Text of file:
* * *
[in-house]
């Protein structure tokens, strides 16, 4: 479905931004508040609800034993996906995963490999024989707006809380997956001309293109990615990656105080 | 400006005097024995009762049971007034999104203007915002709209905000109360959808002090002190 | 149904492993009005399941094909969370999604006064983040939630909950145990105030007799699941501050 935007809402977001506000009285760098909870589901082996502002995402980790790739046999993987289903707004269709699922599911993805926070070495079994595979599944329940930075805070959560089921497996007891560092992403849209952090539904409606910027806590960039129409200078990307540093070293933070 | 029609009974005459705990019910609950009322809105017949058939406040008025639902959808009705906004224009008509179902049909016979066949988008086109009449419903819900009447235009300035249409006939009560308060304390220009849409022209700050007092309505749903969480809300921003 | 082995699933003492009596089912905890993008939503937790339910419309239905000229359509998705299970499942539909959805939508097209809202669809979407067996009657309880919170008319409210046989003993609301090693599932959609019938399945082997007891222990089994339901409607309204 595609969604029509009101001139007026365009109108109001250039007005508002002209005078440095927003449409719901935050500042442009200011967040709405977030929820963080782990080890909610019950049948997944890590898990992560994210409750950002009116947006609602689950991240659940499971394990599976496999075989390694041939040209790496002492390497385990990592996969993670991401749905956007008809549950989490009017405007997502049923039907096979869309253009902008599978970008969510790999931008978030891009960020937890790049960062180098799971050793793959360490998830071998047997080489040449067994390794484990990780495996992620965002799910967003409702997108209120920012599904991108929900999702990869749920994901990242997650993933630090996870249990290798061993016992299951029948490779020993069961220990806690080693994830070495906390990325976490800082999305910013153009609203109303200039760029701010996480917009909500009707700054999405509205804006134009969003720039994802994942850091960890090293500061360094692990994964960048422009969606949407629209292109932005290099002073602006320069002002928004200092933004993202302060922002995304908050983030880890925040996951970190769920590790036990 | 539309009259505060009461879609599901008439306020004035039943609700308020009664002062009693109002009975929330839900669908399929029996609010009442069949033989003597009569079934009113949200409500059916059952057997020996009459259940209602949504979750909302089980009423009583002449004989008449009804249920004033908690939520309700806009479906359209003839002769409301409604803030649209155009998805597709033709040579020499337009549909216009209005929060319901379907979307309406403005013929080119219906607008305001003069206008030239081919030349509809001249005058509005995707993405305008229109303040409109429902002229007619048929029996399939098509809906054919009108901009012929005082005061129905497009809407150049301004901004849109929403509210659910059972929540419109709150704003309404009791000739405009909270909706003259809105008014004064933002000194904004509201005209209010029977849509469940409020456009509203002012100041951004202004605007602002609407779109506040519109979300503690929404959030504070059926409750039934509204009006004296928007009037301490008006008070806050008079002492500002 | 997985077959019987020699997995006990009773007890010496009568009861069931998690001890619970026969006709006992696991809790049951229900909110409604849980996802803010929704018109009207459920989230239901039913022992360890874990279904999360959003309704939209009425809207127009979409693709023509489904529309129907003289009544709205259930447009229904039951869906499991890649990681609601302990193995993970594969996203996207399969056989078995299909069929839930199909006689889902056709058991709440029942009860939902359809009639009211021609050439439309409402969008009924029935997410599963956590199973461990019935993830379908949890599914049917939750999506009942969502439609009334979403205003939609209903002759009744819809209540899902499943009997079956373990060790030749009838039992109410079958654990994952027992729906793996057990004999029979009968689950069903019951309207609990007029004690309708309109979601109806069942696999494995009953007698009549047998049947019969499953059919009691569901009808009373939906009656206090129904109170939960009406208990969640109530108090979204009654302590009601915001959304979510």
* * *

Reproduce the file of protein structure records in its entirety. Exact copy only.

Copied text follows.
[in-house]
């Protein structure tokens, strides 16, 4: 479905931004508040609800034993996906995963490999024989707006809380997956001309293109990615990656105080 | 400006005097024995009762049971007034999104203007915002709209905000109360959808002090002190 | 149904492993009005399941094909969370999604006064983040939630909950145990105030007799699941501050 935007809402977001506000009285760098909870589901082996502002995402980790790739046999993987289903707004269709699922599911993805926070070495079994595979599944329940930075805070959560089921497996007891560092992403849209952090539904409606910027806590960039129409200078990307540093070293933070 | 029609009974005459705990019910609950009322809105017949058939406040008025639902959808009705906004224009008509179902049909016979066949988008086109009449419903819900009447235009300035249409006939009560308060304390220009849409022209700050007092309505749903969480809300921003 | 082995699933003492009596089912905890993008939503937790339910419309239905000229359509998705299970499942539909959805939508097209809202669809979407067996009657309880919170008319409210046989003993609301090693599932959609019938399945082997007891222990089994339901409607309204 595609969604029509009101001139007026365009109108109001250039007005508002002209005078440095927003449409719901935050500042442009200011967040709405977030929820963080782990080890909610019950049948997944890590898990992560994210409750950002009116947006609602689950991240659940499971394990599976496999075989390694041939040209790496002492390497385990990592996969993670991401749905956007008809549950989490009017405007997502049923039907096979869309253009902008599978970008969510790999931008978030891009960020937890790049960062180098799971050793793959360490998830071998047997080489040449067994390794484990990780495996992620965002799910967003409702997108209120920012599904991108929900999702990869749920994901990242997650993933630090996870249990290798061993016992299951029948490779020993069961220990806690080693994830070495906390990325976490800082999305910013153009609203109303200039760029701010996480917009909500009707700054999405509205804006134009969003720039994802994942850091960890090293500061360094692990994964960048422009969606949407629209292109932005290099002073602006320069002002928004200092933004993202302060922002995304908050983030880890925040996951970190769920590790036990 | 539309009259505060009461879609599901008439306020004035039943609700308020009664002062009693109002009975929330839900669908399929029996609010009442069949033989003597009569079934009113949200409500059916059952057997020996009459259940209602949504979750909302089980009423009583002449004989008449009804249920004033908690939520309700806009479906359209003839002769409301409604803030649209155009998805597709033709040579020499337009549909216009209005929060319901379907979307309406403005013929080119219906607008305001003069206008030239081919030349509809001249005058509005995707993405305008229109303040409109429902002229007619048929029996399939098509809906054919009108901009012929005082005061129905497009809407150049301004901004849109929403509210659910059972929540419109709150704003309404009791000739405009909270909706003259809105008014004064933002000194904004509201005209209010029977849509469940409020456009509203002012100041951004202004605007602002609407779109506040519109979300503690929404959030504070059926409750039934509204009006004296928007009037301490008006008070806050008079002492500002 | 997985077959019987020699997995006990009773007890010496009568009861069931998690001890619970026969006709006992696991809790049951229900909110409604849980996802803010929704018109009207459920989230239901039913022992360890874990279904999360959003309704939209009425809207127009979409693709023509489904529309129907003289009544709205259930447009229904039951869906499991890649990681609601302990193995993970594969996203996207399969056989078995299909069929839930199909006689889902056709058991709440029942009860939902359809009639009211021609050439439309409402969008009924029935997410599963956590199973461990019935993830379908949890599914049917939750999506009942969502439609009334979403205003939609209903002759009744819809209540899902499943009997079956373990060790030749009838039992109410079958654990994952027992729906793996057990004999029979009968689950069903019951309207609990007029004690309708309109979601109806069942696999494995009953007698009549047998049947019969499953059919009691569901009808009373939906009656206090129904109170939960009406208990969640109530108090979204009654302590009601915001959304979510």